Archive for category What Passes for Humour Around Here
Blog reader “Sarah” REALLY gave me a big old can of whoop-ass when she wrote something on my blog post “The Value of Nurses” She really schooled me! So take it away “Sarah”!
Nursing is critical to patient health and recovery. Nurses are responsible for the day to day care of the patient.
Nurses are also useful for disease prevention and chronic disease management (trust me, MD wants to go to school 12+ training in the medical model of care to tell fat Type 2 diabetics they need to stop eating pie).
That said, yes nurses know how to do all the technical things listed. Respiratory threrapists [sic] can also expertly read EKGs, blood gases, and recognize heart sounds. As can paramedics. These things alone are not rocket science.
Nurses are never trained in pathology using the medical model of care to form a differential diagnosis of disease. Otherwise they’d be unhappy underpaid junior doctors. Try calling a nurse a para doctor and see what they say. Nurses seem to forget that the nursing model of care and training is a different role from MDs.
Sure nurses save lives and do some great things providing care for patients, but many other jobs do as well. Personally, if I have a disease, I’d be putting all my money into the MD/PhD in the lab trying to cure me vs a “good” nurse. I find most nurses can provide basic care but anything advanced is rightfully over their training. Good nurses recognize their limitations, not toot their own horn. So I gave up expecting competent nurses while in the hospital.
Yay so you can recognize a cardiac cycle or a hypoglycemic attack in your patient (how did you let the patient get that way in the first place?!). That still doesn’t mean you have knowledge worth $40 hr+.
Well Sarah, you are absolutely right. I was thinking just the other day about the time me and Doreen were sitting in the Resus Room playing cribbage for a nickel a point when Greta from Admissions walked by and said to us, “Hey, that monitor had some funny pointy lines.” We looked up and yep, she was right! So we talked it over— I was five dollars and two bits ahead — and we thought since he — the patient, I mean — was maybe in ventricular tachycardia we should call in Dr. Handsome. So we did and all of a sudden there was this big fuss, Dr. Eagerpants and Dr. Contentious and Dr. Fusspot came running in and started doing IVs and xrays and EKGs and catheters and everything. It was just like that TV show, House. Then I skunked Doreen and she got mad and left without paying me my five dollars and twenty-five cents which was now eight-fifty, and also the patient died. Dr. Handsome said sadly, “If only someone knew how to do an emergency cardioversion, we could have saved him!” and pounded his first on the Resus Room desk, just like on House. Haha. What a dummy! Like nurses can do anything like that!
Then there was the time Doreen and I were painting each other’s nails in Exams, and one of those nosey housekeepers told us the guy in bed 4 was throwing a seizure or something. And despite our wet wet nails we went over and looked and Doreen said he was! Then he stopped. I found out later he died. I guess he did something called, um, sounds like asparagus but isn’t. Dr. Handsome came in, and pounded his fist on the desk again. “If only someone knew how to give a benzodiazepine and also protect his airway we could have saved him!” he said. Doreen and me just looked at each other. What??? Nurses can do that??? But anyway I had to pee. I think on reflection we fell down a little on that one and definitely didn’t earn our $40+ an hour!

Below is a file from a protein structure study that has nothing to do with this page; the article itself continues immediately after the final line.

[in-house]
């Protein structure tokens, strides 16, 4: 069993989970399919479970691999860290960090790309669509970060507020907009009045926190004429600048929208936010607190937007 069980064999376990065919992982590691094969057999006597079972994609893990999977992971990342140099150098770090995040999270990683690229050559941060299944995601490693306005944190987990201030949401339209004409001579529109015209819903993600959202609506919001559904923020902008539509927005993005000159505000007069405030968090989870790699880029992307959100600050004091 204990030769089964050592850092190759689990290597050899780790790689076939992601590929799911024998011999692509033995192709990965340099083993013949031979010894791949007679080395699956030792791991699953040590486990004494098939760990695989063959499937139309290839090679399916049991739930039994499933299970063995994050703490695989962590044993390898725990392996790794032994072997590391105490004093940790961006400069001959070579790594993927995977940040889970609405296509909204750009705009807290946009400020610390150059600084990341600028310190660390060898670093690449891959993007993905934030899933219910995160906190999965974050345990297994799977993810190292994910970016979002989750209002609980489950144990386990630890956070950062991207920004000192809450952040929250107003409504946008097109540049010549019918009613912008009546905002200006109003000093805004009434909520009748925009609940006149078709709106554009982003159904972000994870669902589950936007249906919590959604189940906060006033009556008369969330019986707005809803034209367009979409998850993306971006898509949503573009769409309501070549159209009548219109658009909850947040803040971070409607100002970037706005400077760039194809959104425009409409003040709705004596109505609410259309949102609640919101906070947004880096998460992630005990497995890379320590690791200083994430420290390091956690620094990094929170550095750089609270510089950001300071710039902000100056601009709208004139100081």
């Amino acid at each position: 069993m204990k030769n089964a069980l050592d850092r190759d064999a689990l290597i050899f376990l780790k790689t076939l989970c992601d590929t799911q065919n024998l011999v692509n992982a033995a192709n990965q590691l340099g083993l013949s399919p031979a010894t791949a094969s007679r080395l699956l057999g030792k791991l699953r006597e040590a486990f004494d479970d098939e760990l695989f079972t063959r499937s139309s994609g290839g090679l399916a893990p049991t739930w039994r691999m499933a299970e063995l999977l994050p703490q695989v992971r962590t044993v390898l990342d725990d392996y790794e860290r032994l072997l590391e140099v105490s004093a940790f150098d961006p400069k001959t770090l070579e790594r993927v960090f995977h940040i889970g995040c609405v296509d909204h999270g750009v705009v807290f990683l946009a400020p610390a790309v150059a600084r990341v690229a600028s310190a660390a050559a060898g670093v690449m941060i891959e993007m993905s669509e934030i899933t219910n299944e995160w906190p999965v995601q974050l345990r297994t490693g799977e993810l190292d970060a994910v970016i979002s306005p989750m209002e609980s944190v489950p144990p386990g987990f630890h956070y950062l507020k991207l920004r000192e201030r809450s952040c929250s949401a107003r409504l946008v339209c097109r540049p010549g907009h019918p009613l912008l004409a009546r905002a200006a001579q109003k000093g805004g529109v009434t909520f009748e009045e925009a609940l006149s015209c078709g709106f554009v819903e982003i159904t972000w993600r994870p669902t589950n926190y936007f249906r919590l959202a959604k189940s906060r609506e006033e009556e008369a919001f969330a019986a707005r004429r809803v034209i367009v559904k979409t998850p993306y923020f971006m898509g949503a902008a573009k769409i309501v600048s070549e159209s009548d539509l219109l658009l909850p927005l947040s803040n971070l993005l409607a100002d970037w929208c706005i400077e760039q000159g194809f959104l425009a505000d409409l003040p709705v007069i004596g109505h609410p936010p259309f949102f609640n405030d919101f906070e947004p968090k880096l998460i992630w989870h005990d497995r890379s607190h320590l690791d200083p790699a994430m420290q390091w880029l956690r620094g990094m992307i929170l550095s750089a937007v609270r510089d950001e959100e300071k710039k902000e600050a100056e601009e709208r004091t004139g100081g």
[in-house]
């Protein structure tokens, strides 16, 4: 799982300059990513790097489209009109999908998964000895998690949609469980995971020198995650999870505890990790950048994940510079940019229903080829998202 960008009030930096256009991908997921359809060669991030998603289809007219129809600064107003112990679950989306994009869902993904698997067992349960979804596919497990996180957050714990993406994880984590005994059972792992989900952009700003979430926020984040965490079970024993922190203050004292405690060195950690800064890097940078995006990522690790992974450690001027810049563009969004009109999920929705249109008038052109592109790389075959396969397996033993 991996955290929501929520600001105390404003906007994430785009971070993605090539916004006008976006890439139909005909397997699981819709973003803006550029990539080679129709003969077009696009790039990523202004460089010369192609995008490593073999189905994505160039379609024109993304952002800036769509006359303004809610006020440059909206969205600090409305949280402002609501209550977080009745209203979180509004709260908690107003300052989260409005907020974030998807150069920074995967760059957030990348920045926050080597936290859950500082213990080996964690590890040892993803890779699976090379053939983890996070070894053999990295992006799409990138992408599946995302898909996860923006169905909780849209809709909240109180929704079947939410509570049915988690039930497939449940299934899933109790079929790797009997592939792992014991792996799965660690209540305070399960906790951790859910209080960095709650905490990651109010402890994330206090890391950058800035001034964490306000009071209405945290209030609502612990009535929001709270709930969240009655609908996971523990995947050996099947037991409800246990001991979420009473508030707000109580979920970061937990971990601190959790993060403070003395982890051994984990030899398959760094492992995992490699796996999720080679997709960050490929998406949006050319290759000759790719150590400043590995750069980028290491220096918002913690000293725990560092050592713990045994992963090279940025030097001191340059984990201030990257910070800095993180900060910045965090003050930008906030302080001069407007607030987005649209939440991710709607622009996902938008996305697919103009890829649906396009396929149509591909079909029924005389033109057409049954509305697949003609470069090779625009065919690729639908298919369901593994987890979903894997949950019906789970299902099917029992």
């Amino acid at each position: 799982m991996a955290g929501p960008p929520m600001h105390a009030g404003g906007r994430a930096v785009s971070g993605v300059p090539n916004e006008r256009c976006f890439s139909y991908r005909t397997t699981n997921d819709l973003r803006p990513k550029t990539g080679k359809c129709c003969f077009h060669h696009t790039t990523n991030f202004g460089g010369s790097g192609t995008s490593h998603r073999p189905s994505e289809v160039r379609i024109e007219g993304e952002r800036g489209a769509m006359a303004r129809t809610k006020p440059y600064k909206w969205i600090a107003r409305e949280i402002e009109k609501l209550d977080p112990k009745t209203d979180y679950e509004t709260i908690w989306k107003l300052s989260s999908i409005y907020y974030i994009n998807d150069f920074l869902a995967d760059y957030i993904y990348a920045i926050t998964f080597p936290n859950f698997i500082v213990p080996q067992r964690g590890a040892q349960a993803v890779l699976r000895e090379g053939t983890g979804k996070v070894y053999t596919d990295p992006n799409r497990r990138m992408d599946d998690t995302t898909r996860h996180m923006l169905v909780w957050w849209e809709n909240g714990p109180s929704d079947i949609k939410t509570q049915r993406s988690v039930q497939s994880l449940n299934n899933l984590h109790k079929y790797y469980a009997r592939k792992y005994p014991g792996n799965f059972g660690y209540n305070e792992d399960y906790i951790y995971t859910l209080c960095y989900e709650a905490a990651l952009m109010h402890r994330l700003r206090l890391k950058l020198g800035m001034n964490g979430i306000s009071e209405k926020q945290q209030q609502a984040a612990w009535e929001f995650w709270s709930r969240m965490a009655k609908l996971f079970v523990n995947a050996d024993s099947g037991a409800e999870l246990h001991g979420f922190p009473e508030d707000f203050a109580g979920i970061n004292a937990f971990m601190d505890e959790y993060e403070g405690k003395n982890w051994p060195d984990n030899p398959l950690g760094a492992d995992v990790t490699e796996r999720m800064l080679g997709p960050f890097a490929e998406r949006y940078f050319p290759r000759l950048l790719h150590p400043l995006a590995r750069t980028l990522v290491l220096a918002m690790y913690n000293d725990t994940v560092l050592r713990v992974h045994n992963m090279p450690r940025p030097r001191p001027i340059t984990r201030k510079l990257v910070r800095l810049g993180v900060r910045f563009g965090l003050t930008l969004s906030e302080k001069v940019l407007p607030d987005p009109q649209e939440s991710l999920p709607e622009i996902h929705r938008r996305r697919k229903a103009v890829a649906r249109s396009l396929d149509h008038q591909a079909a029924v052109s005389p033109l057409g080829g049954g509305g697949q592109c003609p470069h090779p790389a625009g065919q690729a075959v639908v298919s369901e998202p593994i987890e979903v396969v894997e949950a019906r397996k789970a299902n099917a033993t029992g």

There are some other things too, so yes you are right, nurses should stick to wiping bums and leave the real doctoring to doctors, though RTs and paramedics can do some doctorings too sometimes. I will toot my horn though just a little, though! I once found some old lady had a fever once! So that was awesome!
Also, I once told a fat man with the diabetes he ate too much pie. Isn’t that kewl??? It’s like we psychically share a brain! But maybe you have it this week!
Thanks for writing!
A few days ago, one of my colleagues said to me after a particularly frantic day in the ED, “You guys aren’t Charge Nurses, you’re Charge Mommies.” She is right. This is what we do:
- tell all the kids don’t fight and play nice
- fix boo-boos
- give hugs as needed, or tissue
- make sure all the kids get lunch
- find things
- repair broken toys
- clean up little “accidents”
- greet guests, and ensure they’re fed and comfortable
- make sure everyone keeps the place tidy
- assign chores
- deal with the unpleasant relatives upstairs
The one thing I don’t do is enforce discipline. No spankings or time outs. I have a Manager Mommy for that.
I never thought I’d use the words “Epic” and “Hitler” and “Emergency Department” and “Charge Nurse” and “Rant” as a blog title, but what the hell. I was bored one night and thought it would be fun to make a Hitler rant parody.
My Nurses Week joy was shattered last night when the son of a patient reamed me out for discussing the patient’s condition and treatment plan — wait for it — with the patient. He thought his father, who was a rather elderly but very independent and shrewd man who still lived in his own house and putted around in a low-mileage 1992 K-car, might be disturbed and upset. I thought the son was a controlling little freakazoid, but didn’t say so. Not very nurse-like, I know, but your humble writer smiled and nodded and went on, curiously enough, to validate and affirm the son’s distress even as the son was proceeding merrily along with the aforesaid ream spree. Then I promptly charted the conversation because, as all nurses know, these things come back for endless amounts of arse-biting. My life as a nurse: Florence, eat your heart out.
Also, Acme Regional’s annual Token of Sincere Appreciation, a.k.a. the Swag Bag, has evidently been cancelled. So in other words they are replacing crap with no crap at all which, when I come to think about it, represents a net gain.